Electronic Design heads to the Cloud

Cloud computing is in the middle of one of the biggest build up cycles since the dot com days, and there has even been a recent flurry of interest in cloud computing for Electronic Design Automation (EDA). Is this just propaganda, or is there really something of compelling value that cloud can offer for electronic designers?

First, we should distinguish between “EDA” and electronic design. Rather than viewing the situation from a narrow EDA industry perspective, cloud computing should be approached from the standpoint of how electronic design customers view, forecast and prioritize their technology and infrastructure needs, and how the electronic design ecosystem can step up to match these needs.

Electronic design customers face tasks that are essentially intractable – the computational complexity grows exponentially as design complexity grows. The electronic design ecosystem – primarily EDA tool vendors and compute hardware vendors – has delivered innovation and performance that, in combination, managed to support this explosion of compute resource demand over the past two decades.

However, electronic designers are being forced to spend even more precious CAPEX to satisfy the ever-growing demand for IT infrastructure. This situation is exacerbated by the rapidly growing complexity of managing this infrastructure. Possibly worse than the huge capital investment, electronic design companies must divert focus away from their core business imperatives in order to run data centers.

What cloud computing offers the electronic design community is an opportunity to fundamentally break this cycle. Cloud computing offers the promise of instant access to all of the compute resources necessary to match the highest demand peaks, and the instant elasticity needed to stop paying for those resources when the peaks are over.

Moreover, as this benefit is delivered as a managed service, customers can realign their focus on their core competencies, while defocusing from doubling data center capacity every two years. Of course, there must be a starting point use case, and the commonly acknowledged best use case for cloud computing in electronic design is functional verification. Functional verification is the top consumer of compute resources at most electronic design customers.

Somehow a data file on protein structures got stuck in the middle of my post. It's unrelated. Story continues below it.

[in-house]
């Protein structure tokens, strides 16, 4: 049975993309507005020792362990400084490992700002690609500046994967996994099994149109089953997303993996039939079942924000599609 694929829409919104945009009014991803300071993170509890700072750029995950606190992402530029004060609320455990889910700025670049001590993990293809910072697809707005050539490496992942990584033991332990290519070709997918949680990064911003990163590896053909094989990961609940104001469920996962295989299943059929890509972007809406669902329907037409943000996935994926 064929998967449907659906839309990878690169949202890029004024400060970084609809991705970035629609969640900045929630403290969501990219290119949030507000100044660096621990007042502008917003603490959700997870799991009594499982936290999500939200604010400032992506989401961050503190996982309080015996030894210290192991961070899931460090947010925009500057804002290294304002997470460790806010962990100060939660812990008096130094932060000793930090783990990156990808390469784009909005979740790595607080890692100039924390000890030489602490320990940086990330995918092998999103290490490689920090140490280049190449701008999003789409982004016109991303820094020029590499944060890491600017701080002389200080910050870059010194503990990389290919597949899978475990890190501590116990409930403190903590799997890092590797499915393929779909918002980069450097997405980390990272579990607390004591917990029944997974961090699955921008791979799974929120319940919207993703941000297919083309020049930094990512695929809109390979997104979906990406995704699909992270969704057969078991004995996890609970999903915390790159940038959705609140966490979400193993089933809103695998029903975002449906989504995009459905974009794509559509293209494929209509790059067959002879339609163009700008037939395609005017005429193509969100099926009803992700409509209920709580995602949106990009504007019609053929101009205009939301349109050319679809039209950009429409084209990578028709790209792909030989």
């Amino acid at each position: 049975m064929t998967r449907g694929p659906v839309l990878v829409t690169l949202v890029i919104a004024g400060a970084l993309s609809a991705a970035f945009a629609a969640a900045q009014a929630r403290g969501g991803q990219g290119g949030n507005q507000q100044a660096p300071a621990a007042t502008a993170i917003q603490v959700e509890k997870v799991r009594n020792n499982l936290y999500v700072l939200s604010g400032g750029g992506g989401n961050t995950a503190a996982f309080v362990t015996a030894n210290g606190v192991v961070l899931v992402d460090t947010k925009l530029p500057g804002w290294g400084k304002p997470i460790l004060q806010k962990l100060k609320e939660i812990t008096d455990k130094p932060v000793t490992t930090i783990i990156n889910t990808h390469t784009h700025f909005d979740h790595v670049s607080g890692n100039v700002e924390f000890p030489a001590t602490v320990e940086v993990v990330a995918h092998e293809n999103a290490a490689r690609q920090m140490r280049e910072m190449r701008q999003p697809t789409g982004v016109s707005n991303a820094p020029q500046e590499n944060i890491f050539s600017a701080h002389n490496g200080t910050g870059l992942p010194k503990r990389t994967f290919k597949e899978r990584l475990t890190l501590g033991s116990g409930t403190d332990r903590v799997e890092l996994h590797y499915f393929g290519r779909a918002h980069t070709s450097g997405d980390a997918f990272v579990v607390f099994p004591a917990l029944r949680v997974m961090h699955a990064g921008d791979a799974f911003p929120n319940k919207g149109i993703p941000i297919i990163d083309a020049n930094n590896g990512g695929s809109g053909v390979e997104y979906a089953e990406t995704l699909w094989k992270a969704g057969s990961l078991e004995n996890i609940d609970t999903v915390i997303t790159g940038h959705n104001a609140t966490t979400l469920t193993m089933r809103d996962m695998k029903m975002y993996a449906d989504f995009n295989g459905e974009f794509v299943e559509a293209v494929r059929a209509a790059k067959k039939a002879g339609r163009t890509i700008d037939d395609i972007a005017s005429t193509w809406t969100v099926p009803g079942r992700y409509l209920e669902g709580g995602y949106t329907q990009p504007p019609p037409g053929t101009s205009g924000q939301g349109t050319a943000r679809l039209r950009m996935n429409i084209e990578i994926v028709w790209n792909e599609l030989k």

Because functional verification regression testing entails running many thousands to millions of small independent jobs, the limitations of Amdahl’s law don’t really apply, and additional parallelization can be matched against ever-increasing regression test size almost without limit. Electronic design customers have occupied the majority of their data centers with verification compute farms for years, and this naturally extrapolates to matching demand surge needs with cloud compute resources.

Electronic Design in the cloud–a compelling proposition

  • Increasing Design Complexity requires large computing resources that work better if distributed over many servers, especially at key steps (regression tests, logical and physical verification and so on)
  • Peak usage can be easily handled with paying only for resources used for the needed tools and only for the duration used without worrying about hardware infrastructure deployment, upgrade and maintenance
  • Concerns about security have largely been addressed, through encryption, secure access
    Data integrity, version control, backup, disaster recovery and multiple-site collaboration mandate location independent computing and information content storage.
  • Flexibility in using best of breed point tools versus one stop shopping with captive flows
  • Standardized reference flows are making it possible to have scripted and homogenized design techniques and solutions applied in a design factory mode where scripted jobs are sent to be run and examined later without incurring transacting costs for viewing and analyzing
  • Foundries are increasingly becoming a natural host for design IP, content and information repository for key process and manufacturing information that goes along with design content information such as design kits, third party IP and waivers or process rules
  • Start-ups may be able to afford the use of expensive tools and so will medium and large companies who could restructure uses for project activity-based accounting that will be able to measure ROI and value propositions on a more granular basis instead of spreading EDA costs ‘peanut-butter style’ with no ability to know what was used, worked or even abused

Industry analysts, customers and vendors all spend a great deal of time talking about how to evaluate whether and how any of this can be justified. Determining the ROI of moving to cloud computing is not really rocket science. However, because of the newness of cloud computing in this industry, there is also a large emotional component in the electronic design community’s thinking about cloud adoption. Electronic design companies place extraordinary value on their designs and other associated intellectual property (IP). IP is the lifeblood of this industry, and so most of the design companies are evaluating how cloud computing can benefit them as far as IP is concerned.

The electronic design ecosystem is actively laying the groundwork for supporting cloud computing. There are intensive investigations, collaboration and testing activities going on, and much, much more on the horizon. In addition to all of this activity, however, it will take a leap of faith at the most senior level at a customer before real adoption commences. It’s incumbent on all of the vendors in the ecosystem not only to provide compelling objective value, but also to collaborate so that everything we do is aligned towards making that leap of faith a simple and comfortable decision.

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